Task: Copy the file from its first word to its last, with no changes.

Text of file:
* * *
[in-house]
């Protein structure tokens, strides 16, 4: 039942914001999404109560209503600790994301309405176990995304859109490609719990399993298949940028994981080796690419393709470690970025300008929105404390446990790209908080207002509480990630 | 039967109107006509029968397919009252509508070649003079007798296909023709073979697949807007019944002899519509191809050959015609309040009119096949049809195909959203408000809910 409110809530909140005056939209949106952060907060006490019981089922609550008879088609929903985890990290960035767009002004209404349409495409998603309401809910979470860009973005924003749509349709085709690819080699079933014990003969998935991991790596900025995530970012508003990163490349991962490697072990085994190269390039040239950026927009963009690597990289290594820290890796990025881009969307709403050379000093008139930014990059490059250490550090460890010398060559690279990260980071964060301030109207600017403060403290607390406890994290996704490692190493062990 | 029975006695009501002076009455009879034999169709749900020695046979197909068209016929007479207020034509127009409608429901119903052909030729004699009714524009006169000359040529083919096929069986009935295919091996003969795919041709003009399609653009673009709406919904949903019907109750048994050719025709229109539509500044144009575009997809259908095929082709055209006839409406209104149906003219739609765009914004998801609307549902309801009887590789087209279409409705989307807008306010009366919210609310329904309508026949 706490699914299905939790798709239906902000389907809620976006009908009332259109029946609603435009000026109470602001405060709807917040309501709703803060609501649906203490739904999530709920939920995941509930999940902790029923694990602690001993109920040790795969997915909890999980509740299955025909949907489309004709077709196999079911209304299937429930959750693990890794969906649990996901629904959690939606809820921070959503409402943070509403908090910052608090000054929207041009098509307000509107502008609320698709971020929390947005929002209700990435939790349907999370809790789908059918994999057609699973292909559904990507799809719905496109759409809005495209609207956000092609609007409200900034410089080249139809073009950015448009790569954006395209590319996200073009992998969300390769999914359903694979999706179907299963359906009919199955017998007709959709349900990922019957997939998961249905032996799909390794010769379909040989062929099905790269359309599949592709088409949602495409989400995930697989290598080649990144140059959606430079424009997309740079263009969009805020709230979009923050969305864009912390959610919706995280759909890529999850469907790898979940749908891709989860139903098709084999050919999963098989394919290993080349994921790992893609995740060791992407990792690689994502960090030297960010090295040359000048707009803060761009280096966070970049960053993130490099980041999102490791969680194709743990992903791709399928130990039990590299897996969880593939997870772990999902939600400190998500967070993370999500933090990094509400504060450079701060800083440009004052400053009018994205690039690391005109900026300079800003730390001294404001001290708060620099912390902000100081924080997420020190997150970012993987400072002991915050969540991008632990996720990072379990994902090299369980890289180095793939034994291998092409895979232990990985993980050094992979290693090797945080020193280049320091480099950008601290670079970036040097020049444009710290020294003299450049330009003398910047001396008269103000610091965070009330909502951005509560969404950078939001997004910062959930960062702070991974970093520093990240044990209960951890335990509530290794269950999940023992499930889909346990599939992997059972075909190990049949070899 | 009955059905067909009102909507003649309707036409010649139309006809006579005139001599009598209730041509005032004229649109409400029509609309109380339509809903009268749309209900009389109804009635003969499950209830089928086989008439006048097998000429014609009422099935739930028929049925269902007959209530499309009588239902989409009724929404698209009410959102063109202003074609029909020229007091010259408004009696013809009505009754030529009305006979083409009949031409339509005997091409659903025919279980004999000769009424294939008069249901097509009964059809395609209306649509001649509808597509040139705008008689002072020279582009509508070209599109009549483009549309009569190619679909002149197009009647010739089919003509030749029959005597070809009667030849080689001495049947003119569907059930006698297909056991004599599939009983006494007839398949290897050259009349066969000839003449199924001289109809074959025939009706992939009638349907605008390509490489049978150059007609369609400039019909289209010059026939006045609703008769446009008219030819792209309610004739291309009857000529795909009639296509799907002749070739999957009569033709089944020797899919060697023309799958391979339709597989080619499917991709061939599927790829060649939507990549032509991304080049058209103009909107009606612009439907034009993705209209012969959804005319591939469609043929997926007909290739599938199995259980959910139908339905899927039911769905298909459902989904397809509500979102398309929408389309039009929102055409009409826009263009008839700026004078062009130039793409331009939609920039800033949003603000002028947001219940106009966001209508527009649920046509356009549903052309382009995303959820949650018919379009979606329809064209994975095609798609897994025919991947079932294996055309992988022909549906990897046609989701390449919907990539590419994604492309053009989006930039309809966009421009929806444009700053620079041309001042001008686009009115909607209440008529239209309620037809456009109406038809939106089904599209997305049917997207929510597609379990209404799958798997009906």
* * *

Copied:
[in-house]
């Protein structure tokens, strides 16, 4: 039942914001999404109560209503600790994301309405176990995304859109490609719990399993298949940028994981080796690419393709470690970025300008929105404390446990790209908080207002509480990630 | 039967109107006509029968397919009252509508070649003079007798296909023709073979697949807007019944002899519509191809050959015609309040009119096949049809195909959203408000809910 409110809530909140005056939209949106952060907060006490019981089922609550008879088609929903985890990290960035767009002004209404349409495409998603309401809910979470860009973005924003749509349709085709690819080699079933014990003969998935991991790596900025995530970012508003990163490349991962490697072990085994190269390039040239950026927009963009690597990289290594820290890796990025881009969307709403050379000093008139930014990059490059250490550090460890010398060559690279990260980071964060301030109207600017403060403290607390406890994290996704490692190493062990 | 029975006695009501002076009455009879034999169709749900020695046979197909068209016929007479207020034509127009409608429901119903052909030729004699009714524009006169000359040529083919096929069986009935295919091996003969795919041709003009399609653009673009709406919904949903019907109750048994050719025709229109539509500044144009575009997809259908095929082709055209006839409406209104149906003219739609765009914004998801609307549902309801009887590789087209279409409705989307807008306010009366919210609310329904309508026949 706490699914299905939790798709239906902000389907809620976006009908009332259109029946609603435009000026109470602001405060709807917040309501709703803060609501649906203490739904999530709920939920995941509930999940902790029923694990602690001993109920040790795969997915909890999980509740299955025909949907489309004709077709196999079911209304299937429930959750693990890794969906649990996901629904959690939606809820921070959503409402943070509403908090910052608090000054929207041009098509307000509107502008609320698709971020929390947005929002209700990435939790349907999370809790789908059918994999057609699973292909559904990507799809719905496109759409809005495209609207956000092609609007409200900034410089080249139809073009950015448009790569954006395209590319996200073009992998969300390769999914359903694979999706179907299963359906009919199955017998007709959709349900990922019957997939998961249905032996799909390794010769379909040989062929099905790269359309599949592709088409949602495409989400995930697989290598080649990144140059959606430079424009997309740079263009969009805020709230979009923050969305864009912390959610919706995280759909890529999850469907790898979940749908891709989860139903098709084999050919999963098989394919290993080349994921790992893609995740060791992407990792690689994502960090030297960010090295040359000048707009803060761009280096966070970049960053993130490099980041999102490791969680194709743990992903791709399928130990039990590299897996969880593939997870772990999902939600400190998500967070993370999500933090990094509400504060450079701060800083440009004052400053009018994205690039690391005109900026300079800003730390001294404001001290708060620099912390902000100081924080997420020190997150970012993987400072002991915050969540991008632990996720990072379990994902090299369980890289180095793939034994291998092409895979232990990985993980050094992979290693090797945080020193280049320091480099950008601290670079970036040097020049444009710290020294003299450049330009003398910047001396008269103000610091965070009330909502951005509560969404950078939001997004910062959930960062702070991974970093520093990240044990209960951890335990509530290794269950999940023992499930889909346990599939992997059972075909190990049949070899 | 009955059905067909009102909507003649309707036409010649139309006809006579005139001599009598209730041509005032004229649109409400029509609309109380339509809903009268749309209900009389109804009635003969499950209830089928086989008439006048097998000429014609009422099935739930028929049925269902007959209530499309009588239902989409009724929404698209009410959102063109202003074609029909020229007091010259408004009696013809009505009754030529009305006979083409009949031409339509005997091409659903025919279980004999000769009424294939008069249901097509009964059809395609209306649509001649509808597509040139705008008689002072020279582009509508070209599109009549483009549309009569190619679909002149197009009647010739089919003509030749029959005597070809009667030849080689001495049947003119569907059930006698297909056991004599599939009983006494007839398949290897050259009349066969000839003449199924001289109809074959025939009706992939009638349907605008390509490489049978150059007609369609400039019909289209010059026939006045609703008769446009008219030819792209309610004739291309009857000529795909009639296509799907002749070739999957009569033709089944020797899919060697023309799958391979339709597989080619499917991709061939599927790829060649939507990549032509991304080049058209103009909107009606612009439907034009993705209209012969959804005319591939469609043929997926007909290739599938199995259980959910139908339905899927039911769905298909459902989904397809509500979102398309929408389309039009929102055409009409826009263009008839700026004078062009130039793409331009939609920039800033949003603000002028947001219940106009966001209508527009649920046509356009549903052309382009995303959820949650018919379009979606329809064209994975095609798609897994025919991947079932294996055309992988022909549906990897046609989701390449919907990539590419994604492309053009989006930039309809966009421009929806444009700053620079041309001042001008686009009115909607209440008529239209309620037809456009109406038809939106089904599209997305049917997207929510597609379990209404799958798997009906």